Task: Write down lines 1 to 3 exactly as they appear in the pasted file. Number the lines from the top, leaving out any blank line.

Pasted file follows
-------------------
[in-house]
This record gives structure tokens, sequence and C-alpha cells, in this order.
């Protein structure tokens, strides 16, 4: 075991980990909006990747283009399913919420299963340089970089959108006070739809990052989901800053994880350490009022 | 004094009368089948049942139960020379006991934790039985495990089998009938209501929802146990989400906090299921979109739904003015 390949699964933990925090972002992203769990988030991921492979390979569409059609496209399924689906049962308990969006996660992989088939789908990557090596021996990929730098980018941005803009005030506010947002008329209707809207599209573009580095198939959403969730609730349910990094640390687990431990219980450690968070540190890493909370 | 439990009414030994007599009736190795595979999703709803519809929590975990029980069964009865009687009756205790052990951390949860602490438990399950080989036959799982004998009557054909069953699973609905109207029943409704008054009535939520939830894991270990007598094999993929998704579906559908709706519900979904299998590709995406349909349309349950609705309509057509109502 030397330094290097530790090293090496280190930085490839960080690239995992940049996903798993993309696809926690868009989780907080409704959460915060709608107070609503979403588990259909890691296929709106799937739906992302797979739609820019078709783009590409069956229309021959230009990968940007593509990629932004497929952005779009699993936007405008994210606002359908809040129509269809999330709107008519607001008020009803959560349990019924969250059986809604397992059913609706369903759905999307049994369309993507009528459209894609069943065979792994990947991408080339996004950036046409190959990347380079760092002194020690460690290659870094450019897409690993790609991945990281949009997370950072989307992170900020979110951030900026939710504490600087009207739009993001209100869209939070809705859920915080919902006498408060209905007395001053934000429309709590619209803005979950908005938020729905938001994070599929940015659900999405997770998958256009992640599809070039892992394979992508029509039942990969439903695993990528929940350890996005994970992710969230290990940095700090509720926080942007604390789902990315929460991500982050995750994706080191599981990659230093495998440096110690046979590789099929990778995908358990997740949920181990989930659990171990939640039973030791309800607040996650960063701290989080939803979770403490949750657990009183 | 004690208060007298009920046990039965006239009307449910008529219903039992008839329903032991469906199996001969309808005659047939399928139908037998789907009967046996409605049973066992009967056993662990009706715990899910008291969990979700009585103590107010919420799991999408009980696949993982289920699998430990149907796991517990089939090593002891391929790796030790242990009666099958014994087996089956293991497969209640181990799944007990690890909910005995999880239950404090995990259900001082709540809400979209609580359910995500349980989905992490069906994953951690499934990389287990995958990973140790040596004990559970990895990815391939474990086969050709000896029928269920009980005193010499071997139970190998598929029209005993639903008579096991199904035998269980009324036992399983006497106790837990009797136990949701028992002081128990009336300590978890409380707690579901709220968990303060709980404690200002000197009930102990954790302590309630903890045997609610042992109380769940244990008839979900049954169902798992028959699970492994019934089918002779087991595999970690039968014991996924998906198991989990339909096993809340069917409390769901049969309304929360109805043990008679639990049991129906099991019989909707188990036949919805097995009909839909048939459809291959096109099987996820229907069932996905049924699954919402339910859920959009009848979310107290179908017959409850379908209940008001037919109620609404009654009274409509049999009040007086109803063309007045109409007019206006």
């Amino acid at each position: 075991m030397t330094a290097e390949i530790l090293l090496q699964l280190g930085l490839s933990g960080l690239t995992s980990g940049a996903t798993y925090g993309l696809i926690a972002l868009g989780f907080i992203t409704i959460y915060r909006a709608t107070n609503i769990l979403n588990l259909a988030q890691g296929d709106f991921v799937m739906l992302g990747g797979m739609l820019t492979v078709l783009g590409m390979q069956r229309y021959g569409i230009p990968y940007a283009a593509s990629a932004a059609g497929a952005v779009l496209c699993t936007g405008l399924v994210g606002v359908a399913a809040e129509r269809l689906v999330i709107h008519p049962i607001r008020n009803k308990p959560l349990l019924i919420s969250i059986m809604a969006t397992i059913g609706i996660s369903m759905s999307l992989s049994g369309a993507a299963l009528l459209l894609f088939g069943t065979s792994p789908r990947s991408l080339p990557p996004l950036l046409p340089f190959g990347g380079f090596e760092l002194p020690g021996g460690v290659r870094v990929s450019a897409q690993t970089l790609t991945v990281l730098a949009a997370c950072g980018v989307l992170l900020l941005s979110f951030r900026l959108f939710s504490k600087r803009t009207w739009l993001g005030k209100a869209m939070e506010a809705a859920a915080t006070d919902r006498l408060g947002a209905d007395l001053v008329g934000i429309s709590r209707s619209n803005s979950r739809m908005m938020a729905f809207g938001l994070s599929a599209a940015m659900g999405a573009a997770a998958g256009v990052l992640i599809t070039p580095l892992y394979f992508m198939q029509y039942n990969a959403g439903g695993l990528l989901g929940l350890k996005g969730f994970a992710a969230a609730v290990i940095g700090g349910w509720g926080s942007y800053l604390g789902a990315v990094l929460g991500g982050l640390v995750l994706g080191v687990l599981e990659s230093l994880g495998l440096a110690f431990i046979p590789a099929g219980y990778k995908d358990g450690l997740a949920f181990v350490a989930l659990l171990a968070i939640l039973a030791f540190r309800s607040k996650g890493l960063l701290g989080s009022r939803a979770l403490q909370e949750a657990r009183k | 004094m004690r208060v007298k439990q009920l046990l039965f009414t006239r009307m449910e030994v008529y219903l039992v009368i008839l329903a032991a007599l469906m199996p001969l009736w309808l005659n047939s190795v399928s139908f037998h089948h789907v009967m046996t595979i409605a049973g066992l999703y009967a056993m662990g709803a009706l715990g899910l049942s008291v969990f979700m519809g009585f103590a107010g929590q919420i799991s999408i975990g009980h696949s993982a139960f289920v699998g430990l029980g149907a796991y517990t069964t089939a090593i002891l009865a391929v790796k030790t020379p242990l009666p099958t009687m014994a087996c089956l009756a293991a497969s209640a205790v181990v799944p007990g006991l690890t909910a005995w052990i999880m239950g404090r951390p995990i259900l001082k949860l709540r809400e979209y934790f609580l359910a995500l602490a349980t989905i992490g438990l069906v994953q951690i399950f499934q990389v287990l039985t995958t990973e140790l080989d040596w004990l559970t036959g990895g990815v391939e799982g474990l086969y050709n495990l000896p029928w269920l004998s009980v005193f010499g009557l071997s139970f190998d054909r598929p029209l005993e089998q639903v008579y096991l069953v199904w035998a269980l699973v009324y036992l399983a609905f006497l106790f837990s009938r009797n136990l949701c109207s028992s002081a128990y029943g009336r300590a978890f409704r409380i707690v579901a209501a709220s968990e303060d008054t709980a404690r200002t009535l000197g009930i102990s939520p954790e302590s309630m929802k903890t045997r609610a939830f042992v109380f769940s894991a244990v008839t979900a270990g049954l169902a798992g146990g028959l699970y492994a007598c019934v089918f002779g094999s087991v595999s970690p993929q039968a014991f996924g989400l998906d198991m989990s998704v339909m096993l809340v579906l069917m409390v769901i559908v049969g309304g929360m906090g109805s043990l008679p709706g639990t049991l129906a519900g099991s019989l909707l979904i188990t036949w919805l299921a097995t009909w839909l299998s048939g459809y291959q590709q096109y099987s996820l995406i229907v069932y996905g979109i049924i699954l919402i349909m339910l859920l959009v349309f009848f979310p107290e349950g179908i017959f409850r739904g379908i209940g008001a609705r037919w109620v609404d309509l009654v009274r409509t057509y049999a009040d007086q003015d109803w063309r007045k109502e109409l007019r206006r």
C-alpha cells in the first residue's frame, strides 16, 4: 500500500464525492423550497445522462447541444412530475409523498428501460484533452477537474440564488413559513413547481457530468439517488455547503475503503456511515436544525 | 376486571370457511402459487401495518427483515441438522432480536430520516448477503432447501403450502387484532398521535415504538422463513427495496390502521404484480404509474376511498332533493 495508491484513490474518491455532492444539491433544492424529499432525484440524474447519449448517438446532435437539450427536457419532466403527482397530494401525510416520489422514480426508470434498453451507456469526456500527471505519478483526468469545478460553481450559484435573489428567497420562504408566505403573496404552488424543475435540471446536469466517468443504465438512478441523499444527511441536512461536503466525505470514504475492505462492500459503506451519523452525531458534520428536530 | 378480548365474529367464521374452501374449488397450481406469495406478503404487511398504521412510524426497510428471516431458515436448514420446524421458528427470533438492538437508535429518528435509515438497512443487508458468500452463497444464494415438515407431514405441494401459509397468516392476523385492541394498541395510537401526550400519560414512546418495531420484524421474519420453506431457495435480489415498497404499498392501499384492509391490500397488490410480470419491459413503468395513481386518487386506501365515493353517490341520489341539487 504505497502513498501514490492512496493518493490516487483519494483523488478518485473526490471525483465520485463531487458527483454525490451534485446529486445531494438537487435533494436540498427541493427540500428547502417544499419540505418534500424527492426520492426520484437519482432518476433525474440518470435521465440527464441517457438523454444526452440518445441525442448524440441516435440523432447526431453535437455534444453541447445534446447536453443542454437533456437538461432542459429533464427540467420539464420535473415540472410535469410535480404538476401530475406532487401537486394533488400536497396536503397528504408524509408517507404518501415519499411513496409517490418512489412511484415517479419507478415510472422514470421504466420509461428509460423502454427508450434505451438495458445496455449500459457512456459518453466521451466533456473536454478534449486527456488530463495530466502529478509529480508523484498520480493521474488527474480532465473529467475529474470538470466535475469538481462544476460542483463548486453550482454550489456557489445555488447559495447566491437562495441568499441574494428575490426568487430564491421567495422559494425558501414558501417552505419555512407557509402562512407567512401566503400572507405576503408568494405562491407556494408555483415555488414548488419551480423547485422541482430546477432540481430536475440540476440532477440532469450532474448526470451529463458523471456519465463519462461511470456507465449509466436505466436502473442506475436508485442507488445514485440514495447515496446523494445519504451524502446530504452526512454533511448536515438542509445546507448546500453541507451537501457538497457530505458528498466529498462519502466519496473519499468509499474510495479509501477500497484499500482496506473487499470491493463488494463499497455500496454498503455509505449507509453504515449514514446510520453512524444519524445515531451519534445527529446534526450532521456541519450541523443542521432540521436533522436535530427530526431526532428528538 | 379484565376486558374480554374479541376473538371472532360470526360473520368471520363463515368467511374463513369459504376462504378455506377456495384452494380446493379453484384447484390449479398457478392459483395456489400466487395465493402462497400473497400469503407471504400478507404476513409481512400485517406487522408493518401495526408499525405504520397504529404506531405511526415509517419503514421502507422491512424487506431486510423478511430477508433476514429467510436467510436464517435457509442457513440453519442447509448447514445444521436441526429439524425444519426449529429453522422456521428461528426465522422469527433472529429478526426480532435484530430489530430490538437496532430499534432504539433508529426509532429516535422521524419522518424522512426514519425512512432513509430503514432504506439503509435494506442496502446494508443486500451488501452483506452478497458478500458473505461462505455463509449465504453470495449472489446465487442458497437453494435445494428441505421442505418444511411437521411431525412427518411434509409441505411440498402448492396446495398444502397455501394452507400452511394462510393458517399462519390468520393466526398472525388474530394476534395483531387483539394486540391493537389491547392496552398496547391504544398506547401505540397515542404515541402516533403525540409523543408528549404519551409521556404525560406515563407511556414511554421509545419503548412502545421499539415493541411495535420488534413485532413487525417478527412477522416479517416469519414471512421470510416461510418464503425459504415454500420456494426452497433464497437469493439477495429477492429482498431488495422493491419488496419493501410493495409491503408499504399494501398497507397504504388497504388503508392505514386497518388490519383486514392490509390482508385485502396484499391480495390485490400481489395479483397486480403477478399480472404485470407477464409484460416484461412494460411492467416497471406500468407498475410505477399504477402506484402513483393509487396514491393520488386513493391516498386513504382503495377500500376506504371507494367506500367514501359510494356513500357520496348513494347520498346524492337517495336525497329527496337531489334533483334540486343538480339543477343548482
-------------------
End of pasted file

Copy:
[in-house]
This record gives structure tokens, sequence and C-alpha cells, in this order.
């Protein structure tokens, strides 16, 4: 075991980990909006990747283009399913919420299963340089970089959108006070739809990052989901800053994880350490009022 | 004094009368089948049942139960020379006991934790039985495990089998009938209501929802146990989400906090299921979109739904003015 390949699964933990925090972002992203769990988030991921492979390979569409059609496209399924689906049962308990969006996660992989088939789908990557090596021996990929730098980018941005803009005030506010947002008329209707809207599209573009580095198939959403969730609730349910990094640390687990431990219980450690968070540190890493909370 | 439990009414030994007599009736190795595979999703709803519809929590975990029980069964009865009687009756205790052990951390949860602490438990399950080989036959799982004998009557054909069953699973609905109207029943409704008054009535939520939830894991270990007598094999993929998704579906559908709706519900979904299998590709995406349909349309349950609705309509057509109502 030397330094290097530790090293090496280190930085490839960080690239995992940049996903798993993309696809926690868009989780907080409704959460915060709608107070609503979403588990259909890691296929709106799937739906992302797979739609820019078709783009590409069956229309021959230009990968940007593509990629932004497929952005779009699993936007405008994210606002359908809040129509269809999330709107008519607001008020009803959560349990019924969250059986809604397992059913609706369903759905999307049994369309993507009528459209894609069943065979792994990947991408080339996004950036046409190959990347380079760092002194020690460690290659870094450019897409690993790609991945990281949009997370950072989307992170900020979110951030900026939710504490600087009207739009993001209100869209939070809705859920915080919902006498408060209905007395001053934000429309709590619209803005979950908005938020729905938001994070599929940015659900999405997770998958256009992640599809070039892992394979992508029509039942990969439903695993990528929940350890996005994970992710969230290990940095700090509720926080942007604390789902990315929460991500982050995750994706080191599981990659230093495998440096110690046979590789099929990778995908358990997740949920181990989930659990171990939640039973030791309800607040996650960063701290989080939803979770403490949750657990009183 | 004690208060007298009920046990039965006239009307449910008529219903039992008839329903032991469906199996001969309808005659047939399928139908037998789907009967046996409605049973066992009967056993662990009706715990899910008291969990979700009585103590107010919420799991999408009980696949993982289920699998430990149907796991517990089939090593002891391929790796030790242990009666099958014994087996089956293991497969209640181990799944007990690890909910005995999880239950404090995990259900001082709540809400979209609580359910995500349980989905992490069906994953951690499934990389287990995958990973140790040596004990559970990895990815391939474990086969050709000896029928269920009980005193010499071997139970190998598929029209005993639903008579096991199904035998269980009324036992399983006497106790837990009797136990949701028992002081128990009336300590978890409380707690579901709220968990303060709980404690200002000197009930102990954790302590309630903890045997609610042992109380769940244990008839979900049954169902798992028959699970492994019934089918002779087991595999970690039968014991996924998906198991989990339909096993809340069917409390769901049969309304929360109805043990008679639990049991129906099991019989909707188990036949919805097995009909839909048939459809291959096109099987996820229907069932996905049924699954919402339910859920959009009848979310107290179908017959409850379908209940008001037919109620609404009654009274409509049999009040007086109803063309007045109409007019206006």